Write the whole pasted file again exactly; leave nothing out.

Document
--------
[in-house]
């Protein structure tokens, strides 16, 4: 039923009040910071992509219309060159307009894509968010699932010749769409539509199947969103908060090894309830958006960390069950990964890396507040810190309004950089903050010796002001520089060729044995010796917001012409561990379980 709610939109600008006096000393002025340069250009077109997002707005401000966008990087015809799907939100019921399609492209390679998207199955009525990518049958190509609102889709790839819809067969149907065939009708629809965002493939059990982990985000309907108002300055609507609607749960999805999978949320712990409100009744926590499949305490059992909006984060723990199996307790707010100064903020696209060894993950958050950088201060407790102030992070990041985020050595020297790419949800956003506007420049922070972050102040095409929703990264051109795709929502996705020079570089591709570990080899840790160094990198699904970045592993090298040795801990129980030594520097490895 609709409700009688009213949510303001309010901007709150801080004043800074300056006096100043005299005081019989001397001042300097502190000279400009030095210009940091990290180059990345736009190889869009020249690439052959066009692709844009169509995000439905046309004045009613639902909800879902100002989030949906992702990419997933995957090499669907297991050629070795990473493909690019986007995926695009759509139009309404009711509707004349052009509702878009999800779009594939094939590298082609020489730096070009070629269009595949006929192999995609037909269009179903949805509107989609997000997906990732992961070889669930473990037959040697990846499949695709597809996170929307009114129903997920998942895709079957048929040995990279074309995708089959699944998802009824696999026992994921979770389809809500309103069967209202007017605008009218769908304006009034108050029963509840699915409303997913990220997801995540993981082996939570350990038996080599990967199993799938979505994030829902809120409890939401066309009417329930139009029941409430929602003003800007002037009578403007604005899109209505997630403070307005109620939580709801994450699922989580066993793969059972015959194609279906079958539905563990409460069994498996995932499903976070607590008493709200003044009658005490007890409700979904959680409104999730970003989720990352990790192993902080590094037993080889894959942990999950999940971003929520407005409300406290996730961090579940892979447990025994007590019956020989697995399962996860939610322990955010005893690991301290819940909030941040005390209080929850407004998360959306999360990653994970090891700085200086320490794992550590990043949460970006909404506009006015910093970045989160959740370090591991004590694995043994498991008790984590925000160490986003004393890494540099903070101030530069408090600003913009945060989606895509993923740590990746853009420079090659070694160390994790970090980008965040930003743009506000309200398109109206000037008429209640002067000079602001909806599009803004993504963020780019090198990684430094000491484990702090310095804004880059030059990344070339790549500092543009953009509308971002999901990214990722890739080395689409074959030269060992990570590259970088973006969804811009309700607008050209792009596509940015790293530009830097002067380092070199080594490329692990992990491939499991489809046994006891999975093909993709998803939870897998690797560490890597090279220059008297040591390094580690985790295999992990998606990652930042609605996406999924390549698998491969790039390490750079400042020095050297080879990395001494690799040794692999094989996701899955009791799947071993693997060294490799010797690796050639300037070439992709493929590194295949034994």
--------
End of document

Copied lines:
[in-house]
């Protein structure tokens, strides 16, 4: 039923009040910071992509219309060159307009894509968010699932010749769409539509199947969103908060090894309830958006960390069950990964890396507040810190309004950089903050010796002001520089060729044995010796917001012409561990379980 709610939109600008006096000393002025340069250009077109997002707005401000966008990087015809799907939100019921399609492209390679998207199955009525990518049958190509609102889709790839819809067969149907065939009708629809965002493939059990982990985000309907108002300055609507609607749960999805999978949320712990409100009744926590499949305490059992909006984060723990199996307790707010100064903020696209060894993950958050950088201060407790102030992070990041985020050595020297790419949800956003506007420049922070972050102040095409929703990264051109795709929502996705020079570089591709570990080899840790160094990198699904970045592993090298040795801990129980030594520097490895 609709409700009688009213949510303001309010901007709150801080004043800074300056006096100043005299005081019989001397001042300097502190000279400009030095210009940091990290180059990345736009190889869009020249690439052959066009692709844009169509995000439905046309004045009613639902909800879902100002989030949906992702990419997933995957090499669907297991050629070795990473493909690019986007995926695009759509139009309404009711509707004349052009509702878009999800779009594939094939590298082609020489730096070009070629269009595949006929192999995609037909269009179903949805509107989609997000997906990732992961070889669930473990037959040697990846499949695709597809996170929307009114129903997920998942895709079957048929040995990279074309995708089959699944998802009824696999026992994921979770389809809500309103069967209202007017605008009218769908304006009034108050029963509840699915409303997913990220997801995540993981082996939570350990038996080599990967199993799938979505994030829902809120409890939401066309009417329930139009029941409430929602003003800007002037009578403007604005899109209505997630403070307005109620939580709801994450699922989580066993793969059972015959194609279906079958539905563990409460069994498996995932499903976070607590008493709200003044009658005490007890409700979904959680409104999730970003989720990352990790192993902080590094037993080889894959942990999950999940971003929520407005409300406290996730961090579940892979447990025994007590019956020989697995399962996860939610322990955010005893690991301290819940909030941040005390209080929850407004998360959306999360990653994970090891700085200086320490794992550590990043949460970006909404506009006015910093970045989160959740370090591991004590694995043994498991008790984590925000160490986003004393890494540099903070101030530069408090600003913009945060989606895509993923740590990746853009420079090659070694160390994790970090980008965040930003743009506000309200398109109206000037008429209640002067000079602001909806599009803004993504963020780019090198990684430094000491484990702090310095804004880059030059990344070339790549500092543009953009509308971002999901990214990722890739080395689409074959030269060992990570590259970088973006969804811009309700607008050209792009596509940015790293530009830097002067380092070199080594490329692990992990491939499991489809046994006891999975093909993709998803939870897998690797560490890597090279220059008297040591390094580690985790295999992990998606990652930042609605996406999924390549698998491969790039390490750079400042020095050297080879990395001494690799040794692999094989996701899955009791799947071993693997060294490799010797690796050639300037070439992709493929590194295949034994």